Today I am announcing that we will grant the police new powers to prosecute a wider range of offences under specified proceedings provisions. These include driving without due care and attention, and criminal damage when the damage is valued at £5,000 or less.
I informed Parliament in May that, as part of the wider reform of the criminal justice system, the Attorney-General and I intend to simplify and extend these processes, to reduce unnecessary bureaucracy and ensure swifter justice. The new offences will build on the changes already made to enable police to continue to prosecute these cases when the defendant fails to appear in court or enter a plea by post, or where a driver pleads exceptional hardship to avoid a driving disqualification.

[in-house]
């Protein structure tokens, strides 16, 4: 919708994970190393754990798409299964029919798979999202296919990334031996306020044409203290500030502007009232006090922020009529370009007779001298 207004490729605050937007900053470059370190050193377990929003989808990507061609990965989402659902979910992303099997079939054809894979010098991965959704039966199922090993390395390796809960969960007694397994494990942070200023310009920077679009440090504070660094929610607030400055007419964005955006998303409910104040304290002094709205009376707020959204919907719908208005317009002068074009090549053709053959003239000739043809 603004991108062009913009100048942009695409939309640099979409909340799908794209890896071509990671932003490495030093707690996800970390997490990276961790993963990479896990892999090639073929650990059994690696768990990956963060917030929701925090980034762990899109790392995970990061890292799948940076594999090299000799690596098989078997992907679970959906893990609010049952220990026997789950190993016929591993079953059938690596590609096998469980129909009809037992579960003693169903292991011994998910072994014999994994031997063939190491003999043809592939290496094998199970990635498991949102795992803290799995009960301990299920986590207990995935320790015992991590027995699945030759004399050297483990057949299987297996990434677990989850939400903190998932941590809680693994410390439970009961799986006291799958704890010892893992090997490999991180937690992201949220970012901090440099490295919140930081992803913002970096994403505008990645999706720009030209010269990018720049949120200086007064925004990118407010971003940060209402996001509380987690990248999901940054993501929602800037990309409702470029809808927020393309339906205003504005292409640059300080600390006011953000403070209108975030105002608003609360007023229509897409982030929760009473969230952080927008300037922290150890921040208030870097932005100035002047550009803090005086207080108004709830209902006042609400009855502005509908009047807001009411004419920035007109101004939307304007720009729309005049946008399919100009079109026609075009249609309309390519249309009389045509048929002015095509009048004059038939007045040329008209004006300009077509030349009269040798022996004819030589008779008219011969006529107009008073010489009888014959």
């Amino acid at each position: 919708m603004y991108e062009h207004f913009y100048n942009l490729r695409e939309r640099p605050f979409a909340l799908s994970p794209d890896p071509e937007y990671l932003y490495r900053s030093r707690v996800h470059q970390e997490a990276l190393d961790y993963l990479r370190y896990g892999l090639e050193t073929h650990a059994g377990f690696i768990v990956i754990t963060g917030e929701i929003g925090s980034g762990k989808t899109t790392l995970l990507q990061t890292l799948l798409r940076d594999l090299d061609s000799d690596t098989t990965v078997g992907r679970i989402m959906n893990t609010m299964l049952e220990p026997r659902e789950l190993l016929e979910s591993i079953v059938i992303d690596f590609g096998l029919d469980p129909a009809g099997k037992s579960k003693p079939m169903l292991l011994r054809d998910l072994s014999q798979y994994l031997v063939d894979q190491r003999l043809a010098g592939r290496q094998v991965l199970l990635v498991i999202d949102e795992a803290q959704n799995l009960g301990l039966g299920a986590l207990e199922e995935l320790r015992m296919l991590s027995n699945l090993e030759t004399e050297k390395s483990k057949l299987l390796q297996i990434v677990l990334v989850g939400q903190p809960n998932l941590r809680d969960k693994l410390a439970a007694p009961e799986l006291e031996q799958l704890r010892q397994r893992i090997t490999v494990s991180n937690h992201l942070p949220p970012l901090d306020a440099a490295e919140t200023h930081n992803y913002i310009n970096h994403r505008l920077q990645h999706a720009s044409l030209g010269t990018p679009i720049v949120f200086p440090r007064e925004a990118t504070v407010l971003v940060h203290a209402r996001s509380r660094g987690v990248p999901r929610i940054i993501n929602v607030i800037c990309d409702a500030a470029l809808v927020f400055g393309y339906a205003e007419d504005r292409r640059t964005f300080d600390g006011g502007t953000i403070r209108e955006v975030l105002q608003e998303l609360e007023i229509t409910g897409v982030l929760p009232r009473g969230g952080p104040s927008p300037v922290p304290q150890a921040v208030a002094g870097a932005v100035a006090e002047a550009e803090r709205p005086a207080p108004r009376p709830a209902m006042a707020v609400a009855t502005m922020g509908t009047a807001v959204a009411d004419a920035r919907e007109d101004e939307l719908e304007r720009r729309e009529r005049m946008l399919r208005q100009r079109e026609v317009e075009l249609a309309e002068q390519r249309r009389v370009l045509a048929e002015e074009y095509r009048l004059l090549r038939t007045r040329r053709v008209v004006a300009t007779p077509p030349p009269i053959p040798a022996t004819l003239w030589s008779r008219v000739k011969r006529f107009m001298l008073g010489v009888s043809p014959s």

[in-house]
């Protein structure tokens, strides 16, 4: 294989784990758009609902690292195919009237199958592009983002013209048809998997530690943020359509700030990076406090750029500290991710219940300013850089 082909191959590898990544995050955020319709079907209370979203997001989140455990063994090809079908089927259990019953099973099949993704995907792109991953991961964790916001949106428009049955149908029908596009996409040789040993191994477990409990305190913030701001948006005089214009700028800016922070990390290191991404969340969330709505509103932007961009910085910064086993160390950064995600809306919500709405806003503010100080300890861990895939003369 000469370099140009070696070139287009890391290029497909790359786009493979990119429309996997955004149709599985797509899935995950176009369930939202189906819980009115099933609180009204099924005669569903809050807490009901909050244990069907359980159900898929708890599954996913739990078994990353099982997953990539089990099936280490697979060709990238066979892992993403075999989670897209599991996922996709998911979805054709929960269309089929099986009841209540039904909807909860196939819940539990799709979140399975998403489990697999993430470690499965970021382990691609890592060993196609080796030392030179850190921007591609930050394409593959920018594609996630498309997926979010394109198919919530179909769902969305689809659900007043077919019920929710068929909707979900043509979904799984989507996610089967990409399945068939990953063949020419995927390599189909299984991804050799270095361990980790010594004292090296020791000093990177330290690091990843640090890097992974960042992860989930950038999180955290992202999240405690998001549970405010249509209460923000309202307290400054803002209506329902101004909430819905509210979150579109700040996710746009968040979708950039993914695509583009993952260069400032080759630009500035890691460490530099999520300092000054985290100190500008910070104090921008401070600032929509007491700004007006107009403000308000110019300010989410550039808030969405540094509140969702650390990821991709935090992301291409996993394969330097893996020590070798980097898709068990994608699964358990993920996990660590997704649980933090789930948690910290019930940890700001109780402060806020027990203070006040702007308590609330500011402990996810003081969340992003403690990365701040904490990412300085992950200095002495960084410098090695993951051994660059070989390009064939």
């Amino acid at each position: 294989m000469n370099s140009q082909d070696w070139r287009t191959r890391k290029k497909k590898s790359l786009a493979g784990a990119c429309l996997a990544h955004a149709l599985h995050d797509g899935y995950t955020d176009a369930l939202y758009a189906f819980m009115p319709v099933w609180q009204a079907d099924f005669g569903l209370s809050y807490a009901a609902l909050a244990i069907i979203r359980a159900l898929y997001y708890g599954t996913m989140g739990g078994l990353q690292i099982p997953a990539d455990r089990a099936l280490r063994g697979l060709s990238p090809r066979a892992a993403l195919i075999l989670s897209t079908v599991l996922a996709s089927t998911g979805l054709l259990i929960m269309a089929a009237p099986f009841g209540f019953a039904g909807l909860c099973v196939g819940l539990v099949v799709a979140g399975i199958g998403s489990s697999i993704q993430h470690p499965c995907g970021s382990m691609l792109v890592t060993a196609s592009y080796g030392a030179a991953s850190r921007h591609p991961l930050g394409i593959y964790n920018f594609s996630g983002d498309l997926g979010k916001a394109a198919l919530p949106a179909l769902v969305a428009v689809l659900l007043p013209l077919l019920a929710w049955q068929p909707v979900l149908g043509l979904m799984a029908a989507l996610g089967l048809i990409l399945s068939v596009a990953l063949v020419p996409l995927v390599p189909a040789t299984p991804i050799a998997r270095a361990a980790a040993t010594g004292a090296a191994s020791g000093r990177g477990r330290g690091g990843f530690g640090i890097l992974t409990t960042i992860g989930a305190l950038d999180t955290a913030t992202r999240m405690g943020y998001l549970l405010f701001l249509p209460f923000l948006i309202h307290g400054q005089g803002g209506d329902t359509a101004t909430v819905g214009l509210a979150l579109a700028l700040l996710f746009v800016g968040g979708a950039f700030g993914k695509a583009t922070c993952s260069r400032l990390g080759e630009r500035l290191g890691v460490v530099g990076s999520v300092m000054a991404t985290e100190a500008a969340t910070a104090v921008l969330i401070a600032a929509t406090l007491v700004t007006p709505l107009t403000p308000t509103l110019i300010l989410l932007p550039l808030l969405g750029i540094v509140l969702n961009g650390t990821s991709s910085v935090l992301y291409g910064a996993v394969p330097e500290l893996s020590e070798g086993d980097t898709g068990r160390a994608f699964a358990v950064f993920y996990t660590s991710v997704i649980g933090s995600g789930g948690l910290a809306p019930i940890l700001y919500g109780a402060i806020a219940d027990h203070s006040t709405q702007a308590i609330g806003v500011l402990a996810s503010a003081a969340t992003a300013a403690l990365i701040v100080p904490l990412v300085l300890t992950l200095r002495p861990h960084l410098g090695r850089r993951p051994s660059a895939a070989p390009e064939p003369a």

These changes will deliver more professional discretion for the police and allow the Crown Prosecution Service (CPS) to focus on more complex cases, and offer the chance for better outcomes for victims and savings for the taxpayer. They eliminate the need for the police to hand over cases to the CPS where these are straightforward, uncontested and dealt with in the magistrates court.